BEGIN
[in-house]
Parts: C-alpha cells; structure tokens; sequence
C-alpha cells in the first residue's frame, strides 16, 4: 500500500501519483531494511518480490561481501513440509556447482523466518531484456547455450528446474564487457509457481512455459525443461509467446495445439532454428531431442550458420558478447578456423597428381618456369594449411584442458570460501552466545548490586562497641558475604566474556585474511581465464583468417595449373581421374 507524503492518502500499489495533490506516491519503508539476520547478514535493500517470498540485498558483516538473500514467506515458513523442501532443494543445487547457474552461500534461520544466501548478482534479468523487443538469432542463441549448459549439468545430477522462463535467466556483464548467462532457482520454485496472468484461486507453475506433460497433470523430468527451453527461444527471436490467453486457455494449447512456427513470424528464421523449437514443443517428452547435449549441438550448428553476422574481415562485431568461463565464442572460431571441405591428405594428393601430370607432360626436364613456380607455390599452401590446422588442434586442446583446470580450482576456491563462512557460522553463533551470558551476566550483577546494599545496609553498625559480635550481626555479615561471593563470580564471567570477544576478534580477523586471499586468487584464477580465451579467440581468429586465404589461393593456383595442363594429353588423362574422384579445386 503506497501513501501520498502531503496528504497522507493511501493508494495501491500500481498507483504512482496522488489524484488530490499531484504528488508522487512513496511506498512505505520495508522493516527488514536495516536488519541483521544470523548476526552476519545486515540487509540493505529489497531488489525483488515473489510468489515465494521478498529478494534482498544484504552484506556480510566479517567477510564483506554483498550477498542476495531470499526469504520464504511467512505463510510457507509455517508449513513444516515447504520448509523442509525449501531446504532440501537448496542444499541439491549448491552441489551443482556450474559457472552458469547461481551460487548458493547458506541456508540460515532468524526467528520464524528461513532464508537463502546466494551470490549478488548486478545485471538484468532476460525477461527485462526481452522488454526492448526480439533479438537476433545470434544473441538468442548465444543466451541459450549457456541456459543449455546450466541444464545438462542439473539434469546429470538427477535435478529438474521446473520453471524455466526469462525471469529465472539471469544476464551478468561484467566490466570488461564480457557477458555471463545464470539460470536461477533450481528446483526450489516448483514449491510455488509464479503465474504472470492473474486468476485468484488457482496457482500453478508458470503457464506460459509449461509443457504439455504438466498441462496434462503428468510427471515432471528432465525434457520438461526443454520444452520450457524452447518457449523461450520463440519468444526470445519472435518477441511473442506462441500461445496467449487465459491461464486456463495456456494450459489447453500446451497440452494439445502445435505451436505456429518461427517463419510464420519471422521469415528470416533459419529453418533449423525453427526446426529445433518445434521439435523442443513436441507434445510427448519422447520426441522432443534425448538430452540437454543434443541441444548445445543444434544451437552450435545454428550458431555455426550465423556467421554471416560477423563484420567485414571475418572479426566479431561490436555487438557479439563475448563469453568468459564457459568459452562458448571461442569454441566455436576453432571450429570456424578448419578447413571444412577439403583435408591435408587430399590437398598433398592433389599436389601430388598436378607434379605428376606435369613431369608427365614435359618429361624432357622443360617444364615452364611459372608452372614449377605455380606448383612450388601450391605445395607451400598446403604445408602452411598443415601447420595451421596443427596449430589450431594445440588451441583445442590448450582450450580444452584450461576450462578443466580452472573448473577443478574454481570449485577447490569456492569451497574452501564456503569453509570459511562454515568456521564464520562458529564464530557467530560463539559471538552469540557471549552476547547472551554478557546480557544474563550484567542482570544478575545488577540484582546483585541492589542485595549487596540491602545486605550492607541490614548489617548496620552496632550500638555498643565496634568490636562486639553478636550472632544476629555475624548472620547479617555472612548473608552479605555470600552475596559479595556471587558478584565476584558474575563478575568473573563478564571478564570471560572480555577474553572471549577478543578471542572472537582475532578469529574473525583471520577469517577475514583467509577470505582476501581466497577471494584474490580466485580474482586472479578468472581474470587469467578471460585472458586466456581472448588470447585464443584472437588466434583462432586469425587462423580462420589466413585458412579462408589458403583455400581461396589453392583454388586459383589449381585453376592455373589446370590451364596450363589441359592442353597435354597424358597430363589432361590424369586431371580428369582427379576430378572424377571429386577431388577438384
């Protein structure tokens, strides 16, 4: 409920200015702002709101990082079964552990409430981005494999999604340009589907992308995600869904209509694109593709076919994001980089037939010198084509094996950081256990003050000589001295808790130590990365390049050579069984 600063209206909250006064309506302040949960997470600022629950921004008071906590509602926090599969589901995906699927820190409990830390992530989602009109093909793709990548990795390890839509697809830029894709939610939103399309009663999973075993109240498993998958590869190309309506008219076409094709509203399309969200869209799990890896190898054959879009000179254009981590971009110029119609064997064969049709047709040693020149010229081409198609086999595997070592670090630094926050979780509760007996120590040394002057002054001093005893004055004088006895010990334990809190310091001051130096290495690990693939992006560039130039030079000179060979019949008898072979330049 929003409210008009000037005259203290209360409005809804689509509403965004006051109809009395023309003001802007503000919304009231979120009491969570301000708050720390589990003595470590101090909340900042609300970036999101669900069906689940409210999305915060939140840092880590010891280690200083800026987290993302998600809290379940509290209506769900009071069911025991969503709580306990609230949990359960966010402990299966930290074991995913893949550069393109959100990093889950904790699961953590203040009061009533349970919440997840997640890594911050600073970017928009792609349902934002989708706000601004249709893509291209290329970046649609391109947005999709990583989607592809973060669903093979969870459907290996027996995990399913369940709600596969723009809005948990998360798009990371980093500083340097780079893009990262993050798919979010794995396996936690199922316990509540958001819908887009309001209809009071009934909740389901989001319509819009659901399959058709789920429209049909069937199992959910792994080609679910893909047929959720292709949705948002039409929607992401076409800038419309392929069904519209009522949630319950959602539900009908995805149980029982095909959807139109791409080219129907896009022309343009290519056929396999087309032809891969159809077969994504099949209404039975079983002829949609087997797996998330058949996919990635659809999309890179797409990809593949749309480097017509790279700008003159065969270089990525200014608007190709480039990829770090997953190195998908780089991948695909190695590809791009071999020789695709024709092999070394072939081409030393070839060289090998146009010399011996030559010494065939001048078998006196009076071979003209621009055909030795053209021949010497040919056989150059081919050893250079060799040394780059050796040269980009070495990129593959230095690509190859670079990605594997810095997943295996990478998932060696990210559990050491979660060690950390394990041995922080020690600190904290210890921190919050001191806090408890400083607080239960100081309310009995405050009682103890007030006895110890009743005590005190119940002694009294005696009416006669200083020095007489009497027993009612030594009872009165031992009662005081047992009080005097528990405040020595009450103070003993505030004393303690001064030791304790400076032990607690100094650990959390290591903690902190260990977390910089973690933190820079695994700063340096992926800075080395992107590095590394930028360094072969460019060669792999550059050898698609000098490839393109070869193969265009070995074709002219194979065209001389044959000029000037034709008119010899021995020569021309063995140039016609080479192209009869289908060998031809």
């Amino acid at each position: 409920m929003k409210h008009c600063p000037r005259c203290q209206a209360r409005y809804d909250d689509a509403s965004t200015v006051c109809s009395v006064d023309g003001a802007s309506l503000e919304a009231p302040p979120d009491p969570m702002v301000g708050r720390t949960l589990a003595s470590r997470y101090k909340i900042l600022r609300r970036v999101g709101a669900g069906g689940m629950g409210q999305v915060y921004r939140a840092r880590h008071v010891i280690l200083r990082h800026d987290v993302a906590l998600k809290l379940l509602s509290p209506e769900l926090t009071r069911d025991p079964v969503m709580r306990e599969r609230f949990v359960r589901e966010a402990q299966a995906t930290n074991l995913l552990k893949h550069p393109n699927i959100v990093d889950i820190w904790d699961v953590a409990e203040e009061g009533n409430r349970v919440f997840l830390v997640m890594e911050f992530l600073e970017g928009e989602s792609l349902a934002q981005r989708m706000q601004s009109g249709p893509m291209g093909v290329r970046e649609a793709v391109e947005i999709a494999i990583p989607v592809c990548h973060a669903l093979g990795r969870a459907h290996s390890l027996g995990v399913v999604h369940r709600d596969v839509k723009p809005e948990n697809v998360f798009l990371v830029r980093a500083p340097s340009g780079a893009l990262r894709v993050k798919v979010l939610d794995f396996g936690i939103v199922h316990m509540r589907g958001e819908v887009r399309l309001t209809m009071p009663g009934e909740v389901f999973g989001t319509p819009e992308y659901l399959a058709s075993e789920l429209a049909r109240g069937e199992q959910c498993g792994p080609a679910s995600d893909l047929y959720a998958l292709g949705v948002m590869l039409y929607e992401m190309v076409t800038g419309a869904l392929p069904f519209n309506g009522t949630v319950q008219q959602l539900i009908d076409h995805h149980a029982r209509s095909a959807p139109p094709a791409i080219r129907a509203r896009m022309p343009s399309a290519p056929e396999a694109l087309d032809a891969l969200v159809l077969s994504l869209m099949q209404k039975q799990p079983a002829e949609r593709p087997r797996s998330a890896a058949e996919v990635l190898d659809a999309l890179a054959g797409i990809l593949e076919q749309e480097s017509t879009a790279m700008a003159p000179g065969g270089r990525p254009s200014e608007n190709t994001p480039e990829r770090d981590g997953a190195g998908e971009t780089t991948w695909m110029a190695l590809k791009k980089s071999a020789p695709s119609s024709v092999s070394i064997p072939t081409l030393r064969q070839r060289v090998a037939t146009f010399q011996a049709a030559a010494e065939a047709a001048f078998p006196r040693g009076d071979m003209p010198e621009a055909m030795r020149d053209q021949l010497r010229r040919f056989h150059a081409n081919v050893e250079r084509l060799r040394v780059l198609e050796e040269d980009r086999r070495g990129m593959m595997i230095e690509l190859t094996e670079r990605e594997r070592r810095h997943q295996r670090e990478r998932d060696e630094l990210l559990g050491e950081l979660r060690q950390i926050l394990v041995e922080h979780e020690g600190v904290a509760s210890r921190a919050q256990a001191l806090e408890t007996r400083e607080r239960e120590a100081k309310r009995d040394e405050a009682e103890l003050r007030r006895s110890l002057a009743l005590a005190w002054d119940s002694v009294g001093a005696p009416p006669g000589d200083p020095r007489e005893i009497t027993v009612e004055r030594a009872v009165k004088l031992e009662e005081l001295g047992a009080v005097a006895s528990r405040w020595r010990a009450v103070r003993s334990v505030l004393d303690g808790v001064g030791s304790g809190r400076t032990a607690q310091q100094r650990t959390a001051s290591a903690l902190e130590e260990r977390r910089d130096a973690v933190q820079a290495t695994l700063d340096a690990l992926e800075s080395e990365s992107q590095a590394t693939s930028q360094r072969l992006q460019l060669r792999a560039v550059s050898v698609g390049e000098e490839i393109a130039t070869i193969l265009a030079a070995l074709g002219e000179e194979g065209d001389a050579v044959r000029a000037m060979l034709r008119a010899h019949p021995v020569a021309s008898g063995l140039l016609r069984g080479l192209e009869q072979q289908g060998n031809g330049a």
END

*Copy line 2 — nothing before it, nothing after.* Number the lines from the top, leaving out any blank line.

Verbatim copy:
Parts: C-alpha cells; structure tokens; sequence